NEW YORK (TheStreet) -- Mortgage foreclosures are at a six-year low, according to data from Back Night (formerly Lending Processing Services), and that is helping boost the vast majority of local housing markets to their best showing since 2010.
Separate data from Irvine, Calif.-based RealtyTracsays 96% of 410 U.S. counties are "better off than they were four years ago," when foreclosures were at historic highs. (The 410 counties in the survey represent about 63% of the U.S. population.)
There is still a downside, and a fairly substantial one: RealtyTrac reports that just 8% of county markets are "better off" than in 2006, just before the housing sector went bust in a big way.
Apparently, the housing market is in the second year of an upward trend after six years of downside price activity. RealtyTrac says the real estate market hit bottom in 2012 in terms of median residential home prices, and 80% of homeowners are better off than they were in 2012, the firm says.
To calculate its figures, RealtyTrac examined four key criteria: home pricing appreciation, home affordability, the number of bank-owned home sales and the jobless rate.
"The housing recovery has taken root in hundreds of counties across the country and almost all local housing markets are better off than they were four years ago when foreclosure activity peaked in 2010, with more than 1 million homes lost to foreclosure in that year alone," says Daren Blomquist, vice president at RealtyTrac. "We saw less than half that number of bank repossessions nationwide in 2013. Even in hard-hit markets like Stockton, Las Vegas and Lansing, Mich., where [real estate-owned] sales represented more than half of all sales in 2010, the percentage of REO sales has been cut at least in half."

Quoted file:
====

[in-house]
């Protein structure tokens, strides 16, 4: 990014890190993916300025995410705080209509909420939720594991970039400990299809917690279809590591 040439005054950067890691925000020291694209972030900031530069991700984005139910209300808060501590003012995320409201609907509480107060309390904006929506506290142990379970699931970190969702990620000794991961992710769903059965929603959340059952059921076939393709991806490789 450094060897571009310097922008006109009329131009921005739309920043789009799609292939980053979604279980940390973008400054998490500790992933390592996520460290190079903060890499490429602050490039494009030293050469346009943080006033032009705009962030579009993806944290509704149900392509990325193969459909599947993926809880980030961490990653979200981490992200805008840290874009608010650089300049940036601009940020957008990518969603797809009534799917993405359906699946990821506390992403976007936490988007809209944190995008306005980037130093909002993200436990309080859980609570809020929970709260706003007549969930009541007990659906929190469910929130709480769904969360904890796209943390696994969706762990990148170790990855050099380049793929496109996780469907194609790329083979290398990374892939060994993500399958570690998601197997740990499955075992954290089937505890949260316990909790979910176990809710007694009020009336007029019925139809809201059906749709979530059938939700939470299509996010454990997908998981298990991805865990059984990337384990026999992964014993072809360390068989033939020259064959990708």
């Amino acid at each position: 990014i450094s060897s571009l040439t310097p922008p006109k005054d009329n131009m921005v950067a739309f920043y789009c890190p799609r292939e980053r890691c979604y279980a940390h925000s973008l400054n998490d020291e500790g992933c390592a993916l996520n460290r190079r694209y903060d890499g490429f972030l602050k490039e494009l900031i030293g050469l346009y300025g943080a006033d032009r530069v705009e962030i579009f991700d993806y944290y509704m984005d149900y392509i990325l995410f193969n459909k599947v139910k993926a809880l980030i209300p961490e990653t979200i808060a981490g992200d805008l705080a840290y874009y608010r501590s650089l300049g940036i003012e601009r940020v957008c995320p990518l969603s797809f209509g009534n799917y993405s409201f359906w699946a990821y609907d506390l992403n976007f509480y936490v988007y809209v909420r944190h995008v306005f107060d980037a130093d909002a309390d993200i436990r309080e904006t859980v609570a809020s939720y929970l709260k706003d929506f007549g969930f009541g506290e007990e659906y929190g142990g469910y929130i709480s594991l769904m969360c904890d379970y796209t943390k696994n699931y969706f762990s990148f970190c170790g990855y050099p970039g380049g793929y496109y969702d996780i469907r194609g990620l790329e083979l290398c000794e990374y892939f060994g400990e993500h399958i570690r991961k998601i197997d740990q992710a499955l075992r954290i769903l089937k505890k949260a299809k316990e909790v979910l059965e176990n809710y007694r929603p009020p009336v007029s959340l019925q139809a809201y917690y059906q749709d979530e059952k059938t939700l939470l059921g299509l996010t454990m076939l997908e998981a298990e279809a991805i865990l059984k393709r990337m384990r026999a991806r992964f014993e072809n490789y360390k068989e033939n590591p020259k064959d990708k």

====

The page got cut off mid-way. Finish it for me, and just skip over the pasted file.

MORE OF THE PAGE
For instance, foreclosures have pretty much dried up in areas such as Lake Tahoe, Reno and Denver -- all of which were significantly affected by high foreclosure rates in 2006-12. Real estate professionals in those markets expect a big pickup in buying activity over the next 90 days.
"The foreclosure-REO business has dramatically decreased since the peak of the crisis in 2010 and is pretty much non-existent in the Lake Tahoe and Reno markets," says Craig King, chief operating officer of Chase International, a real estate firm covers the area. "Housing inventory is nowhere near the levels of inventory we saw in 2006 before the foreclosure crisis began, because there just isn't very much listing inventory for buyers in the market right now, but I think we can expect a much stronger spring market."